Who’s Peering Into Your Computer?

Written By: June Campbell

Have any passwords, love letters, naughty pictures
or sensitive business information stored on your
hard drive? It’s almost embarrassingly easy for a
hacker to break into a networked computer and
retrieve your personal information.

Does your computer have an interior microphone or
an interior video recorder? If yes, these
technologies can be activated without your knowledge.
Hackers can not only get your data files, but they
can record sound and video files of the conversations
and activities taking place in your work area.

Almost everyone knows the importance of protecting
their system against viruses. My anti-virus
software knocks off at least 3-4 viruses every
week. And most people with a direct Internet
connection (i.e. cable, ADSL) know the importance
of installing firewall software. My excellent
(and free) Zone Alarm firewall
(www.zonelabs.com/) protects me from hacks coming
through open computer ports.

But recently I learned about a third threat –
the potential danger of malicious codes coming in
through ports that I must leave open in order to
access the Internet. Hostile ActiveX codes, Java
codes and Windows scrap objects can be buried in
Rich Text email, embedded in documents, hidden in
games and electronic postcards, or downloaded
from web sites.

It’s a safe bet that no responsible webmaster has
knowingly placed hostile code on the site.
However, many sites are vulnerable to attacks
from hackers, and hackers have no such scruples.
Imagine logging on to your favorite sports site
and unknowingly downloading hostile code that
damages your operating system, installs software
that allows third parties to use your computer
for denial of service attacks, or makes your
personal data available to prying eyes. For full
information, refer to an article recently published

To discover whether your system is vulnerable,
visit Finjan web site and try their three online
tests. They’ll check your system for
vulnerability to hacks from malicious ActiveX,
Java and Windows scrap objects. I was shocked to
discover that Finjan’s code was able to hack my
system easily and quickly. As proof, it created a
desktop folder and named it You Have Been Hacked.
The folder contained a sampling of Word documents
found on my hard drive and a ten-second .wav
recording of the sounds in my workstation. Scary.
This information, and more, would have been
readily available to anyone who wanted to hack
in. Needless to say, I installed Finjan’s free
SurfinGuard Pro software for protection. I’d
recommend any Windows users try these tests. You
might be glad you did (http://www.finjan.com/).

Interested in knowing just how much information a
skilled hacker could get from your machine?
Check out this web site called Beyond Enemy
Lines: http://belps.freewebsites.com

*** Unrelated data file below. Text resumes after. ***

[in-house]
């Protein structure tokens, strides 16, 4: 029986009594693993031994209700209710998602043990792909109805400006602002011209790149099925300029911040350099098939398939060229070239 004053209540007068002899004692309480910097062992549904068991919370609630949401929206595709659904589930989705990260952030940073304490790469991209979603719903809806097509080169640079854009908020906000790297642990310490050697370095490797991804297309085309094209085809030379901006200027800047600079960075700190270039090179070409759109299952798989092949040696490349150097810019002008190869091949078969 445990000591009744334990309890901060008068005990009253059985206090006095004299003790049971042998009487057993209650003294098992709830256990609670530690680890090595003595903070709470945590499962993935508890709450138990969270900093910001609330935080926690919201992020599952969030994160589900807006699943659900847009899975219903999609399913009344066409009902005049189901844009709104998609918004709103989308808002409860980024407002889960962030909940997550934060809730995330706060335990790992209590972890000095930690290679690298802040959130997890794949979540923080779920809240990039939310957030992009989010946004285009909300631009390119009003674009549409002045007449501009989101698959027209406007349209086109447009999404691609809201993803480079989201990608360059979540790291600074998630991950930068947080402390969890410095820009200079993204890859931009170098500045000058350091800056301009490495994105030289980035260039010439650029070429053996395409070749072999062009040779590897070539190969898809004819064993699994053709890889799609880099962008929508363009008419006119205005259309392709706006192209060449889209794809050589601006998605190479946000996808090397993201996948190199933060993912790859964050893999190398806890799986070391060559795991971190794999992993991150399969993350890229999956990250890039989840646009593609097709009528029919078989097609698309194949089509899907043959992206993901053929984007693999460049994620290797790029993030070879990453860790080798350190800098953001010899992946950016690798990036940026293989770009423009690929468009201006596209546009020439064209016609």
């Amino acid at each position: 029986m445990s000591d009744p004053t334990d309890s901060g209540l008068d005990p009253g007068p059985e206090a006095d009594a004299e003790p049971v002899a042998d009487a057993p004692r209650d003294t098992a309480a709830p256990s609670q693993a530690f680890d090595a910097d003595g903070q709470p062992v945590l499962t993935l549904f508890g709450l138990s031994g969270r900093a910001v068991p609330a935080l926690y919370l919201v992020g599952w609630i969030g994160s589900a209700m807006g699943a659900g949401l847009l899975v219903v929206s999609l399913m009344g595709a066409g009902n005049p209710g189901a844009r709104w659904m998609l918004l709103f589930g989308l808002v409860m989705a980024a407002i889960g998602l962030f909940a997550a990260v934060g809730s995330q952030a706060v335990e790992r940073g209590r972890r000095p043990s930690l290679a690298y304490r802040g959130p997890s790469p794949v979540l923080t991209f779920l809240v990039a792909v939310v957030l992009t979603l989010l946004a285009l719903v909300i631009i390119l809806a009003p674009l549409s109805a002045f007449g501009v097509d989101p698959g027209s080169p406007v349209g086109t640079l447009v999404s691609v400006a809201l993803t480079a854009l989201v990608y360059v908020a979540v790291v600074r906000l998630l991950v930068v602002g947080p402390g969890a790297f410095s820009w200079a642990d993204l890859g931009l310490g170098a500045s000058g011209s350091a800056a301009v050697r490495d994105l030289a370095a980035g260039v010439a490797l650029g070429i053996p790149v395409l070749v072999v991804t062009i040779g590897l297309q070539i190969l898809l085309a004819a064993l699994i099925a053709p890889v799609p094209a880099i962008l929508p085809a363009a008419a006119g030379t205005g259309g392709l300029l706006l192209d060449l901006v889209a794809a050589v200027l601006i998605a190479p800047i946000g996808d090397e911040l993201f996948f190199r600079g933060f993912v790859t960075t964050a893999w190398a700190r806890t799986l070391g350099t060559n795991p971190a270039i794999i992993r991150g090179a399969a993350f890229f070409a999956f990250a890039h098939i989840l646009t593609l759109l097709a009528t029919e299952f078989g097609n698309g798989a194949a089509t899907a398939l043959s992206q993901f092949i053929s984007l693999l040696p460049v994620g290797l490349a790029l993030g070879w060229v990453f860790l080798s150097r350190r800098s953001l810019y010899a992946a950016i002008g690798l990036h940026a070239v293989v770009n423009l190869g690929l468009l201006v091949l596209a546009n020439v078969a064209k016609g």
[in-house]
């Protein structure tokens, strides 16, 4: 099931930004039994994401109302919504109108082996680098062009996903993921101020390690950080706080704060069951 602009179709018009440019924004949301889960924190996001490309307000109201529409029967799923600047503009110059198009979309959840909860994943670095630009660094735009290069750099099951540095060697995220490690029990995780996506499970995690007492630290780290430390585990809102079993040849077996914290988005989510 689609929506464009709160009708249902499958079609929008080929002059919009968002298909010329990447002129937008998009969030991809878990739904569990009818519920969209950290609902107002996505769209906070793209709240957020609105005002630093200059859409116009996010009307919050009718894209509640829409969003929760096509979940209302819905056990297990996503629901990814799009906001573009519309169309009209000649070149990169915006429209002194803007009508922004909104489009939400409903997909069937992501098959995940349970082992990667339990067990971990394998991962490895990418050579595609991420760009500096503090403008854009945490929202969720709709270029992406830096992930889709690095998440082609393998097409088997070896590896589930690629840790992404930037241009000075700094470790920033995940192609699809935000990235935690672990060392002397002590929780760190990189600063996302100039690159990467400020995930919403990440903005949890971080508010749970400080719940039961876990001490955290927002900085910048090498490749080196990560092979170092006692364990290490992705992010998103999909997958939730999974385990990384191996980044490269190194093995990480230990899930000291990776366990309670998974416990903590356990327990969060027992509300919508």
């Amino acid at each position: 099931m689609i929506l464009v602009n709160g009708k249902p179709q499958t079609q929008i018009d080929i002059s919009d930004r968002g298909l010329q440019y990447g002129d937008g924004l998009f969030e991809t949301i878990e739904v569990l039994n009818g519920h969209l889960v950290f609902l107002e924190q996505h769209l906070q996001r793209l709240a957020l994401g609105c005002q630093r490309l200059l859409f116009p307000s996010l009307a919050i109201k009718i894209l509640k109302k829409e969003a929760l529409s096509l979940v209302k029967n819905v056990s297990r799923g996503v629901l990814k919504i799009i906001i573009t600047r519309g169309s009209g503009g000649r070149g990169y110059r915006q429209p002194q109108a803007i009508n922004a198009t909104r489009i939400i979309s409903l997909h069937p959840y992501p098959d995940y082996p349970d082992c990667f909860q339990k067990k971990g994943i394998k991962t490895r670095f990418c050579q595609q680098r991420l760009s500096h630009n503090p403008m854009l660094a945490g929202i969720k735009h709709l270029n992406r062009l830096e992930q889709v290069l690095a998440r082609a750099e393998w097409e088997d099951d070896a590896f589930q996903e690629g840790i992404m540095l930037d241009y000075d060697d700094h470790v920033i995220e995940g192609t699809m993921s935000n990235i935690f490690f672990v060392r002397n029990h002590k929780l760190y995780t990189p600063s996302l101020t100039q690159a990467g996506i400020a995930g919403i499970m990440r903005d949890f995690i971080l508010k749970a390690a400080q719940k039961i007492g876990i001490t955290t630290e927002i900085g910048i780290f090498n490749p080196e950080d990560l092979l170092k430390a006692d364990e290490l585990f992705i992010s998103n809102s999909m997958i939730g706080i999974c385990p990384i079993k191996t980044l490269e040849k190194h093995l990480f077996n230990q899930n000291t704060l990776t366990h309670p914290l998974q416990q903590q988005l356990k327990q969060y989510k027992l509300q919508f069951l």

The webmaster, Man in the Wilderness (MITW),
claims to be an Internet security expert. MITW is
apparently a “white hat” hacker who uses his
skills to protect his customers from attack.

As the story goes, the head of a professional
spamming operation repeatedly forged MITW’s
domain for spamming purposes. (Professional
spammers typically hide their identities by using
forged domains.) Finally, in retaliation, MITW
hacked the spammer’s computer and published his
findings on this web site. The details make
fascinating reading.

After breaking into this woman’s system, our
white-hat hacker obtained and published screen
captures of spam software while it was using his
forged domain name to send thousands of emails.
MITW also obtained copies of email messages
discussing various spam operations, ICQ message
logs and much more. Similarly, he found and
published semi-nude pictures of the woman and her
colleagues and samples of erotic writing found on
the computer.

Some might say that this woman deserved what
happened to her. Perhaps she did. If the
content on the site is true, she was involved in
some particularly nasty activities. However, the
real message is just how vulnerable our computers
can be to hackers if we aren’t more than a little

This woman and her cohorts were running
a professional spamming operation. You might think
they, of all people, would have protected
themselves against hackers. But they did not.
Perhaps, like me, they thought they were
protected. Remember that my computer was
vulnerable in the Finjan testing, despite running
up-to-the minute virus software and a firewall
that is rated as one of the best.

How about you? Could you stand up to a hacker
attack? Protecting a computer is now a three-
pronged fork. We need anti-virus software,
firewalls and malicious code blocking software.

About the Author

June Campbell
Writing Services by Nightcats Multimedia Productions
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